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Operational resilience: The impact that Russia has caused

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On Thursday February 24th, Russia invaded Ukraine. A lot of things changed that day. Over seven decades of relative peace was destroyed and a war broke out.  As part of the fight in this war, big players in the western world, including the UK and US have imposed a series of sanctions against Russia. The idea is to pressure Russia back to its country with a failing economy and the firm stance that the allies are not about to stand for this invasion. Whether it will work still remains to be seen, but businesses around the world, at all levels, have had to check in on their operational resilience measures, to ensure that they can continue to function and adapt around the Russian sanctions. To help out businesses, the Financial Conduct Authority has outlined areas that business owners should check over to ensure operational resilience. We’re breaking down the areas that need the most attention as outlined by the FCA. Read on for our guide to operational resilience following the Russian invasion of Ukraine.  

Important business services 

The initial aspect of operational resilience is ensuring that the implications of the UK, US, and European Union sanctions are dealt with. Think about the short term and long-term effects of these sanctions on your business and your third-party providers.  

The next step there is to adapt to these implications. Of course, that is easier said than done, but it will need to occur in order for you to continue operating.  

Cyber security 

The National Cyber Security Centre, or NCSC, isn’t aware of any specific cyber threats to UK businesses since the invasion but has supported US President Biden in his call for increased cyber security since the invasion was launched. Russia’s tactics are known to include cyberwarfare with a long history of suspected illegal cyber activity aimed at the western world.  

The FCA has outlined guidance for operational resilience when it comes to cyber security for businesses of all levels. They site the NCSC’s Cyber Essentials scheme as a point of reference, which details the process to gain classification to be considered cyber safe.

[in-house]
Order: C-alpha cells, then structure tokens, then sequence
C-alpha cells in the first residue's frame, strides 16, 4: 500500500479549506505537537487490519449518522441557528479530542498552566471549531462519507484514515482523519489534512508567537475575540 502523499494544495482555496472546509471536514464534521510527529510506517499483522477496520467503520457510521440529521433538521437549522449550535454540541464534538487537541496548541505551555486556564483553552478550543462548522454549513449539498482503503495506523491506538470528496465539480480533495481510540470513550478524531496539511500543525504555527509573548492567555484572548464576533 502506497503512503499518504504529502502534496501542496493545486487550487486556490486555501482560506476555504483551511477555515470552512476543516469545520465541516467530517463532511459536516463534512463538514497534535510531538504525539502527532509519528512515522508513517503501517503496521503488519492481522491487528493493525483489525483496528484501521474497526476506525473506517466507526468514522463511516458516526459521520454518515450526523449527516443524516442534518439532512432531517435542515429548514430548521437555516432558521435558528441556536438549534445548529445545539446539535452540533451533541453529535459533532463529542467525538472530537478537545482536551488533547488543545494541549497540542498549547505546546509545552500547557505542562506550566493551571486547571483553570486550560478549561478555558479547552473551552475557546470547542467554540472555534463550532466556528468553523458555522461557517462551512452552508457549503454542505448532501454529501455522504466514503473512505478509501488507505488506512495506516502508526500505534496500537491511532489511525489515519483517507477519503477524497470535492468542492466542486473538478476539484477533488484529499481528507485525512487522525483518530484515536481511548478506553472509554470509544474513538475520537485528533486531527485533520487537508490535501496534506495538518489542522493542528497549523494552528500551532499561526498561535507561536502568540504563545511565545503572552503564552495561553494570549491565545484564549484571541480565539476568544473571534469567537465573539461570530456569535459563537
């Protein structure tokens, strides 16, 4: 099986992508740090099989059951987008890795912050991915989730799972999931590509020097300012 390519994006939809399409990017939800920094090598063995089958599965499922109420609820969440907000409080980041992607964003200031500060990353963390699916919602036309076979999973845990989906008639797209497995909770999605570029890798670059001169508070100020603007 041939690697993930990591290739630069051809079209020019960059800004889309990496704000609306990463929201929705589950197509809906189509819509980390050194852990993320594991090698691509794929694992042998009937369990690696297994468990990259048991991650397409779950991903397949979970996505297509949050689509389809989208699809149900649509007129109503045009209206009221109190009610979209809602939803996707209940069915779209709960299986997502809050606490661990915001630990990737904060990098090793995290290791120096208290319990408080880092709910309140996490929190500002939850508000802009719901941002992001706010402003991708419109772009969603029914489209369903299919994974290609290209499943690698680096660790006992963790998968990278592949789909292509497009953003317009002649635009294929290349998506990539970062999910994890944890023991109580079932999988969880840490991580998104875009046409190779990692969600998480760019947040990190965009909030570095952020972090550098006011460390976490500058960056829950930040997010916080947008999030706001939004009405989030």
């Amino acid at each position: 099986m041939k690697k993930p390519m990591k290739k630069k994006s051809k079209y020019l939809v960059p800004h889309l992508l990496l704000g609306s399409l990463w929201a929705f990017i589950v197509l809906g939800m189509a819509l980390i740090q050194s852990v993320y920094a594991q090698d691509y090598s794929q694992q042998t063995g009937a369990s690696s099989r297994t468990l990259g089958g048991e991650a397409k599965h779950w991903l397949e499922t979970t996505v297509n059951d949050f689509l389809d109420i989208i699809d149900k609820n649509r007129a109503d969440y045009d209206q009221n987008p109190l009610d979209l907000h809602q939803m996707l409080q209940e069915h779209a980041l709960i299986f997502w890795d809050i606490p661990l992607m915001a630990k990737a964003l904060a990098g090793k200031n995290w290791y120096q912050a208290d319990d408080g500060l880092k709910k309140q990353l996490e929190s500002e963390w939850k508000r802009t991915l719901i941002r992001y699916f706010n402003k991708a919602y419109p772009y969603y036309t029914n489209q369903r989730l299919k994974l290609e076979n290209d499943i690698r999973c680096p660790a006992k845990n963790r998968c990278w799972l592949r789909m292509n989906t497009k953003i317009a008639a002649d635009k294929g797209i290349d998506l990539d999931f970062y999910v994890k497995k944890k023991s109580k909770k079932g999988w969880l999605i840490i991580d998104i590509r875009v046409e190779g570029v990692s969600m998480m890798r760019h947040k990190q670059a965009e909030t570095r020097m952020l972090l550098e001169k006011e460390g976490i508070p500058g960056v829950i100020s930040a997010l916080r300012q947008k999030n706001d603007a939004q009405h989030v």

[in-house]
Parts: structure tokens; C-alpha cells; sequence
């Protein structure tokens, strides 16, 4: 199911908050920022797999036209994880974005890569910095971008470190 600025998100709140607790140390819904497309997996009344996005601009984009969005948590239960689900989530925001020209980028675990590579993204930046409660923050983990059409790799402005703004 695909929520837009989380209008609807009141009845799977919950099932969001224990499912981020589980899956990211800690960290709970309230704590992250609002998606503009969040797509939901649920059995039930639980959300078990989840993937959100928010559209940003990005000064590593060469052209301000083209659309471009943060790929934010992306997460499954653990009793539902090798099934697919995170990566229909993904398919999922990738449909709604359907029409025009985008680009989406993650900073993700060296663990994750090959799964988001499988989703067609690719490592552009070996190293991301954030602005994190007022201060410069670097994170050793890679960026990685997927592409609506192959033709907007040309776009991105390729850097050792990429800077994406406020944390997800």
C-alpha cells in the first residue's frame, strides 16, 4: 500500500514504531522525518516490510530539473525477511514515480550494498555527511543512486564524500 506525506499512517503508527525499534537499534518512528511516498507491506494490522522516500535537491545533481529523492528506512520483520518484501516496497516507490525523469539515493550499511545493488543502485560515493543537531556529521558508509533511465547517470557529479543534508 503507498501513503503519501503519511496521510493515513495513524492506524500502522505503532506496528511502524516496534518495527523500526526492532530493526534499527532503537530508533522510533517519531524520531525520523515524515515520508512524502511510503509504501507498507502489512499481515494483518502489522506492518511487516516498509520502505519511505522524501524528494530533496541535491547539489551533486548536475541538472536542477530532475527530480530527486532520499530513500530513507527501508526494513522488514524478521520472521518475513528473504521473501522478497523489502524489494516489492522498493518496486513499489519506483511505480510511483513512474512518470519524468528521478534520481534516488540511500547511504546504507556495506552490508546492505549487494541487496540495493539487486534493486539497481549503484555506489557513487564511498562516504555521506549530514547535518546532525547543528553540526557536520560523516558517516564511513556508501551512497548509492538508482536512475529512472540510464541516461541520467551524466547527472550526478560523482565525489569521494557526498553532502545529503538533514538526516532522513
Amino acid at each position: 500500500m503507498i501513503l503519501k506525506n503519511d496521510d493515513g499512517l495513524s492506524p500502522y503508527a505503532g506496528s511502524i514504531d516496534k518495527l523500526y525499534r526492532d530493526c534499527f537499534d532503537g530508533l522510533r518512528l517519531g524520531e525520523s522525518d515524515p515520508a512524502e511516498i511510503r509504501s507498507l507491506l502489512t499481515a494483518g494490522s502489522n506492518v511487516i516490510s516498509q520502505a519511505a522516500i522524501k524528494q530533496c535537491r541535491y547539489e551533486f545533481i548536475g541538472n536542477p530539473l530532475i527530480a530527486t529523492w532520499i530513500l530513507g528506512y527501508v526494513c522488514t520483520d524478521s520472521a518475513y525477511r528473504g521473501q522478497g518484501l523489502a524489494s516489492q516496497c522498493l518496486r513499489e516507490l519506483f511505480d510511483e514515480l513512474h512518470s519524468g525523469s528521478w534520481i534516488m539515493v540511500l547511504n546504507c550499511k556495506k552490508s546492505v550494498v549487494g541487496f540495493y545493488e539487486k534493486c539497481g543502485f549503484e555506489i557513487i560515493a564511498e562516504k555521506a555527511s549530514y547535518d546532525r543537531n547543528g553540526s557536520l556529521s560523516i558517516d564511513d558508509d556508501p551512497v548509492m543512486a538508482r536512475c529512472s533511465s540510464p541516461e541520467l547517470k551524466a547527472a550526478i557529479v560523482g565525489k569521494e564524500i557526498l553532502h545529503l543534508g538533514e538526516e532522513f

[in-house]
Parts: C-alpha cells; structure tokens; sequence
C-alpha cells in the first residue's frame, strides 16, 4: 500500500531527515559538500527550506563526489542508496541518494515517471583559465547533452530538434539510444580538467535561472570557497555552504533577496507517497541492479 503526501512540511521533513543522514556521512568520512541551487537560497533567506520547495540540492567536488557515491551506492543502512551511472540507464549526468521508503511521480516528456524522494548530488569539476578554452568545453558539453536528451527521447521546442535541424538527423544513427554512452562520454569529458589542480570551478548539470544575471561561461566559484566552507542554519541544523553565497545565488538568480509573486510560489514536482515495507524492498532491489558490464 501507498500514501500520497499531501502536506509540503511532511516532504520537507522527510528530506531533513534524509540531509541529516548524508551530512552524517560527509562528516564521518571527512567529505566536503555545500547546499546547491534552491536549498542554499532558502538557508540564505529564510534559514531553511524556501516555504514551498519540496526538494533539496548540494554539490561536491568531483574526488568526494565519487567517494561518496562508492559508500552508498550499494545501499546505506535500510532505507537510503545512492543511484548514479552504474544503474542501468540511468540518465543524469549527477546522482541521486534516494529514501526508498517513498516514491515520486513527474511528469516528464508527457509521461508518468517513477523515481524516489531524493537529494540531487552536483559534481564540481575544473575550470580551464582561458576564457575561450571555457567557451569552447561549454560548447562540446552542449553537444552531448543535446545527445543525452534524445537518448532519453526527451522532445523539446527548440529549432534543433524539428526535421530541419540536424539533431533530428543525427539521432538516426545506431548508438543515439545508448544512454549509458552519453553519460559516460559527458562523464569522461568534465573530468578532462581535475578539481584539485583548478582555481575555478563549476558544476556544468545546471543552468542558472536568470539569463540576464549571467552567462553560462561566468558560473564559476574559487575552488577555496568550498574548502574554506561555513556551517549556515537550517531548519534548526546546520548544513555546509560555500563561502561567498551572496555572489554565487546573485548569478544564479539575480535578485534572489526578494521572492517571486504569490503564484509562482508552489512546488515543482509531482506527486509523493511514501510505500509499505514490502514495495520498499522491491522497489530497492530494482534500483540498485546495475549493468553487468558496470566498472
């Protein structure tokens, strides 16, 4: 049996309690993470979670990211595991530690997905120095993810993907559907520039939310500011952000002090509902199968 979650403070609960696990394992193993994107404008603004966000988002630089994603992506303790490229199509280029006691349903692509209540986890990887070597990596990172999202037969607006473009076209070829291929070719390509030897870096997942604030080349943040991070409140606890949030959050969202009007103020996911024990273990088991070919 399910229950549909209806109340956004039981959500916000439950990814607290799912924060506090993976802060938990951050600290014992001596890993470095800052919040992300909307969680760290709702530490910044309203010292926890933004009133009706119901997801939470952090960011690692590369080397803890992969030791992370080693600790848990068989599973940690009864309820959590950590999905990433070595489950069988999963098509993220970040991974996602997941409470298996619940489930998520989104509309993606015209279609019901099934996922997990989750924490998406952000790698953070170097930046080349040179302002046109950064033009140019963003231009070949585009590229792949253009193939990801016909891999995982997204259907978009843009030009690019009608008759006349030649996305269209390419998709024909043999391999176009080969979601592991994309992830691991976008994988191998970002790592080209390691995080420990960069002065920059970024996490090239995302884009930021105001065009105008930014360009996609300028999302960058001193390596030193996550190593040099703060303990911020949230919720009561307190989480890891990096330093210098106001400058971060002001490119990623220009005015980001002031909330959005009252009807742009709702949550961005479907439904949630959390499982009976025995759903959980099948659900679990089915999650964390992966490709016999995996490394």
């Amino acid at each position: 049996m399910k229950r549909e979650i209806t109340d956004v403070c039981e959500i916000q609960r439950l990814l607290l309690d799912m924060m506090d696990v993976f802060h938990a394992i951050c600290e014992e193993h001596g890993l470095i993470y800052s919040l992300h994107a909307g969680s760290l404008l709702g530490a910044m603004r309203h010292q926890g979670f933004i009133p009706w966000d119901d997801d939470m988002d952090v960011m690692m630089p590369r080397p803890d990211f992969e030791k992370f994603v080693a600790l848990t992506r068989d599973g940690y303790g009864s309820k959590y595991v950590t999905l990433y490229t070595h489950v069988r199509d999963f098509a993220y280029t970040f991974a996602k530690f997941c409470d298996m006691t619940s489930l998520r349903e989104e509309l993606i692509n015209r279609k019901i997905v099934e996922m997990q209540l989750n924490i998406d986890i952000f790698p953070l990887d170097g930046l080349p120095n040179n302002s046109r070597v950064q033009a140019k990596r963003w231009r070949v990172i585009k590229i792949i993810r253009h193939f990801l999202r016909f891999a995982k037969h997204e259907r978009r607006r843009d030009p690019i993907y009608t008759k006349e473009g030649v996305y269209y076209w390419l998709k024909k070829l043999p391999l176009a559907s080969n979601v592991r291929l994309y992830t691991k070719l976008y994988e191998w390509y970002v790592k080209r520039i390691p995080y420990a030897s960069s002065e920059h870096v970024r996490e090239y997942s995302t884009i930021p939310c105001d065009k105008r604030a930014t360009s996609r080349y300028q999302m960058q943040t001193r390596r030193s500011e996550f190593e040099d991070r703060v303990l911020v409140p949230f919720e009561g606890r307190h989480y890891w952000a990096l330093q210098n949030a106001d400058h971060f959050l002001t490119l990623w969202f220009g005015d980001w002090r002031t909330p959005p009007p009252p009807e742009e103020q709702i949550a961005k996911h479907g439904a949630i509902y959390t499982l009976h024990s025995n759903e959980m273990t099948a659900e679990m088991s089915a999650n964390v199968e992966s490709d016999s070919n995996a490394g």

Beyond that, the FCA asks business owners to consider your and your third-party providers, cyber security. You might need to raise staff awareness with extra training or reminding them of ethical phishing campaigns and take steps to ensure that your security is up to scratch to deal with an elevated cyber risk.  

Business continuity and incident management 

Another element of operational resilience is ensuring your business can function as best as possible. Imagine the sanctions against Russia don’t exist. Now, you’re going to want to make sure everything is in order so that you are in the best condition to face the sanctions. You will have to make sure that your arrangements for business continuity and incident management are up to date. This is critical to making sure you can still function and meet the obligations of your business. It will also help you to ensure that you are keeping up with your compliance obligations even in the face of a worldwide disruption.  

False information 

It is possible that false information could be being gathered about the operations of your firm or your business’ financial sector, or even about your staff members. In order to cause disruption, bad actors will post these “findings” on social media for your customers and clients to act on. Part of your operational resilience will be to keep an eye out for instances of this and respond.  

You should be ready with a clear and concise response, debunking the misinformation being told and assuring customers of their next move.  

Reporting incidents 

As part of your business’ operational resilience and the wider resilience of the country, be ready to report to the FCA and any other relevant UK authorities about anything you spot that could cause concern. Keeping the FCA informed of any anomalies, like cyber incidents or outages, information gathered about your staff, etc. will allow the FCA to act.  

The FCA can flag up, keep track of and offer specialist advice on these changes. They can help your business minimize the disruption or harm to consumers, industry markets and the wider UK financial sector, but only if they are informed promptly.  

The FCA site has a breakdown of how to report an anomaly, which outlines encouraging you to contact your FCA supervisor, using the contact page to get in touch if you don’t have an assigned supervisor, if your firm is dual-regulated by the PRA, informing them, and following additional rules or directions.  

There are also other authorities you should contact if you suspect additional issue, like Action Fraud if you believe the action is criminal, the Information Commissioner’s Office for a data breach, the National Cyber Security Centre for a cyber attack and by sharing your incident on the CISP platform for other firms to learn from. 

Contact us today to find out how we can help ensure maximum safety.  

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